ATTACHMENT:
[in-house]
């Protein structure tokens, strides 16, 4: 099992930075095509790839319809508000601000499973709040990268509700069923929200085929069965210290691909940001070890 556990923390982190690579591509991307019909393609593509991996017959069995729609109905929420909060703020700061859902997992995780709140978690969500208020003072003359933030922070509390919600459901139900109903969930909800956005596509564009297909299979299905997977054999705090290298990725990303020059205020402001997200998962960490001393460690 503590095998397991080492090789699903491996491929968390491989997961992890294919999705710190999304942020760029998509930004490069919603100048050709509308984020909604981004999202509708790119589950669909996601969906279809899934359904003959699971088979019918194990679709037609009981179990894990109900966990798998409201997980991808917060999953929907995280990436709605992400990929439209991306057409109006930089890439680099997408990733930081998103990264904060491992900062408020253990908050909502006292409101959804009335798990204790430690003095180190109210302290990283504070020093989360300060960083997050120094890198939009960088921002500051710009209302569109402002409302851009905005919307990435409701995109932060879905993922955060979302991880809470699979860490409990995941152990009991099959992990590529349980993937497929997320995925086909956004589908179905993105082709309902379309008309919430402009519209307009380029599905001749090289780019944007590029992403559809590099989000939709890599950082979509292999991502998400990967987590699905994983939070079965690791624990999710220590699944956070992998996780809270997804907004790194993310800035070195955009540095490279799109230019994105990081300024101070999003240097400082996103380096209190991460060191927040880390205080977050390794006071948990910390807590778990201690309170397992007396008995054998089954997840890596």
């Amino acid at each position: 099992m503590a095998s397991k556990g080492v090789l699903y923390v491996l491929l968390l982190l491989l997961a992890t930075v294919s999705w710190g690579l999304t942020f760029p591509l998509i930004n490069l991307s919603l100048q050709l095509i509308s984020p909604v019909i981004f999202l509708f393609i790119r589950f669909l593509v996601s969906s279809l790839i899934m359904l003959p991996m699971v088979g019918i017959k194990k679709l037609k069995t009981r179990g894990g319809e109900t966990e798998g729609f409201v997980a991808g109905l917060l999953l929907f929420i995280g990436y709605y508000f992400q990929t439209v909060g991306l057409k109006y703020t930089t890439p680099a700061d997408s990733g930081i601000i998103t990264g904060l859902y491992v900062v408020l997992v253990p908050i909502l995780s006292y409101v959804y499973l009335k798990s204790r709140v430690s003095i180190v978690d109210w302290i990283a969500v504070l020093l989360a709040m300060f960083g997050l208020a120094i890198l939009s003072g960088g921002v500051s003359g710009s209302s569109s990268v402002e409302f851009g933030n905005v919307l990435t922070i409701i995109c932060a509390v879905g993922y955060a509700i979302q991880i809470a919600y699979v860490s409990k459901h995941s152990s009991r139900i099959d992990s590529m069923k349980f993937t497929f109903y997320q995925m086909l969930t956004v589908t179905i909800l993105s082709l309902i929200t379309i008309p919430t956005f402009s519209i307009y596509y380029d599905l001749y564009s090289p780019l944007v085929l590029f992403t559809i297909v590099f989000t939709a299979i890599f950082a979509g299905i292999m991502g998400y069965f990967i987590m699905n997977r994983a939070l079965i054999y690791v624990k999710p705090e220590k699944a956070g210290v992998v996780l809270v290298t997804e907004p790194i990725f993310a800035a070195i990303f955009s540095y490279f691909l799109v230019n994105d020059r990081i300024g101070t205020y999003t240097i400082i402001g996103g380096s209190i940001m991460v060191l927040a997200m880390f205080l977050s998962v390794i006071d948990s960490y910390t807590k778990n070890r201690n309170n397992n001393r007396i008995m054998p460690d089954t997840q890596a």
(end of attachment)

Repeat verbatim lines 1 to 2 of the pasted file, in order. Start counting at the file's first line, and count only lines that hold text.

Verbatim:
[in-house]
């Protein structure tokens, strides 16, 4: 099992930075095509790839319809508000601000499973709040990268509700069923929200085929069965210290691909940001070890 556990923390982190690579591509991307019909393609593509991996017959069995729609109905929420909060703020700061859902997992995780709140978690969500208020003072003359933030922070509390919600459901139900109903969930909800956005596509564009297909299979299905997977054999705090290298990725990303020059205020402001997200998962960490001393460690 503590095998397991080492090789699903491996491929968390491989997961992890294919999705710190999304942020760029998509930004490069919603100048050709509308984020909604981004999202509708790119589950669909996601969906279809899934359904003959699971088979019918194990679709037609009981179990894990109900966990798998409201997980991808917060999953929907995280990436709605992400990929439209991306057409109006930089890439680099997408990733930081998103990264904060491992900062408020253990908050909502006292409101959804009335798990204790430690003095180190109210302290990283504070020093989360300060960083997050120094890198939009960088921002500051710009209302569109402002409302851009905005919307990435409701995109932060879905993922955060979302991880809470699979860490409990995941152990009991099959992990590529349980993937497929997320995925086909956004589908179905993105082709309902379309008309919430402009519209307009380029599905001749090289780019944007590029992403559809590099989000939709890599950082979509292999991502998400990967987590699905994983939070079965690791624990999710220590699944956070992998996780809270997804907004790194993310800035070195955009540095490279799109230019994105990081300024101070999003240097400082996103380096209190991460060191927040880390205080977050390794006071948990910390807590778990201690309170397992007396008995054998089954997840890596």